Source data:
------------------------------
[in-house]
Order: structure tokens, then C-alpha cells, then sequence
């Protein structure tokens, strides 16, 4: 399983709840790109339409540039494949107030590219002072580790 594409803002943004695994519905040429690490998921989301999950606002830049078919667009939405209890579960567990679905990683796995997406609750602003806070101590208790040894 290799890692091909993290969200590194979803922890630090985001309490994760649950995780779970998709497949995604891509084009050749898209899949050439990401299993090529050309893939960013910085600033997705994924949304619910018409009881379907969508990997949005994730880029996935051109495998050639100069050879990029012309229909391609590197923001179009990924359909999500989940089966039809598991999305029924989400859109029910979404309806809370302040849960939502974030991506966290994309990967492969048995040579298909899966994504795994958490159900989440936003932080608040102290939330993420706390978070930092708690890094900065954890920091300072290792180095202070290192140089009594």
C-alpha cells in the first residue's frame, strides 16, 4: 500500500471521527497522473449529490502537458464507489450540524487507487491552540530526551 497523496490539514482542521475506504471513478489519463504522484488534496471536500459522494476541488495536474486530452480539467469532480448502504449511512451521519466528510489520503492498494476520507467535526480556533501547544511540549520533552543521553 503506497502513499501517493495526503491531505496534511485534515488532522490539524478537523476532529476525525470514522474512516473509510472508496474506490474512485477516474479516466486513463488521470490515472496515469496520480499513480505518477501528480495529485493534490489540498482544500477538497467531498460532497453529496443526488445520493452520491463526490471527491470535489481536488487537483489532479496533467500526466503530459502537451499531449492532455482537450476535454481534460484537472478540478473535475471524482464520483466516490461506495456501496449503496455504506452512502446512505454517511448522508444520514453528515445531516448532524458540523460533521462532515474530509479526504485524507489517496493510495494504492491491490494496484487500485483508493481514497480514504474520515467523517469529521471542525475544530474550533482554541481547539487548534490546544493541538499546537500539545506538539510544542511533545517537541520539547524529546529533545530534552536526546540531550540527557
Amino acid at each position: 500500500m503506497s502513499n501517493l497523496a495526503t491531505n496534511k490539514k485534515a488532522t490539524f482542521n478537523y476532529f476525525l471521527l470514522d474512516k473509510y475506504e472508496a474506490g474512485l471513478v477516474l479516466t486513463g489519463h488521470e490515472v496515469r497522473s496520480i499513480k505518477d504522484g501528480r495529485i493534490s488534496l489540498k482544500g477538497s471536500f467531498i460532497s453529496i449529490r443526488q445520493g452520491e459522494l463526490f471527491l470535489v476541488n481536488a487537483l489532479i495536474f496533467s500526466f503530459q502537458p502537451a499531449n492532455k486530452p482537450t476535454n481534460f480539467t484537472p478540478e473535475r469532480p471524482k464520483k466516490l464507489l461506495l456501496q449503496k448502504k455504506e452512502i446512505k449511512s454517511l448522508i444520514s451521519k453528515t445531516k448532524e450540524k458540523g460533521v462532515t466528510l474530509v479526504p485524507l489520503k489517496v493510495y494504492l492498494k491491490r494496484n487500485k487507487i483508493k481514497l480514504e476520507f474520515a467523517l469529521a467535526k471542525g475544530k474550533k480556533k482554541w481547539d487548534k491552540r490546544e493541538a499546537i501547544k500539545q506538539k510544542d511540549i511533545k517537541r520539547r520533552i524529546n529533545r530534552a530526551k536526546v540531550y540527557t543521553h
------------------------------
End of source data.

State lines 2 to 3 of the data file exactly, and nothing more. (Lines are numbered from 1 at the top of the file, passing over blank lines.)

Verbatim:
Order: structure tokens, then C-alpha cells, then sequence
């Protein structure tokens, strides 16, 4: 399983709840790109339409540039494949107030590219002072580790 594409803002943004695994519905040429690490998921989301999950606002830049078919667009939405209890579960567990679905990683796995997406609750602003806070101590208790040894 290799890692091909993290969200590194979803922890630090985001309490994760649950995780779970998709497949995604891509084009050749898209899949050439990401299993090529050309893939960013910085600033997705994924949304619910018409009881379907969508990997949005994730880029996935051109495998050639100069050879990029012309229909391609590197923001179009990924359909999500989940089966039809598991999305029924989400859109029910979404309806809370302040849960939502974030991506966290994309990967492969048995040579298909899966994504795994958490159900989440936003932080608040102290939330993420706390978070930092708690890094900065954890920091300072290792180095202070290192140089009594």